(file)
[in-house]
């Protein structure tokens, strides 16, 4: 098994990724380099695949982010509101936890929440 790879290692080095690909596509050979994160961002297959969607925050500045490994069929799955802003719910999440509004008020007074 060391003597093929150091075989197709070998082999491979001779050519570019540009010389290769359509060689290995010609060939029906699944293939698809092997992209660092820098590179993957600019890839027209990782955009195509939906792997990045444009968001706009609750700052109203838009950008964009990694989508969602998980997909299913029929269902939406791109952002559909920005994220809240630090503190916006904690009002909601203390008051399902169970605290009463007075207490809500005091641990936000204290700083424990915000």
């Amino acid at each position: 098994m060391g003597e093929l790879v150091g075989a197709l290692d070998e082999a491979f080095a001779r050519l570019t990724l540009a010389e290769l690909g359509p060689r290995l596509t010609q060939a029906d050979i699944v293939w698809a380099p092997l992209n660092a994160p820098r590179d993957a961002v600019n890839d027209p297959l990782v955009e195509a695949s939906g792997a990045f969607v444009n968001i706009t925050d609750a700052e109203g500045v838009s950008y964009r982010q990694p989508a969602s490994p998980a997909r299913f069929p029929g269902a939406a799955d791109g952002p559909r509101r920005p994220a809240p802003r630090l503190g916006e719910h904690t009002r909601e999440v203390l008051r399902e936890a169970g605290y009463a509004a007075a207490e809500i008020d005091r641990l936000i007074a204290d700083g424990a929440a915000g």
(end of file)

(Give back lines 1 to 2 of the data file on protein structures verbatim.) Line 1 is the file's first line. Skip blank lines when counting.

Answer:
[in-house]
């Protein structure tokens, strides 16, 4: 098994990724380099695949982010509101936890929440 790879290692080095690909596509050979994160961002297959969607925050500045490994069929799955802003719910999440509004008020007074 060391003597093929150091075989197709070998082999491979001779050519570019540009010389290769359509060689290995010609060939029906699944293939698809092997992209660092820098590179993957600019890839027209990782955009195509939906792997990045444009968001706009609750700052109203838009950008964009990694989508969602998980997909299913029929269902939406791109952002559909920005994220809240630090503190916006904690009002909601203390008051399902169970605290009463007075207490809500005091641990936000204290700083424990915000």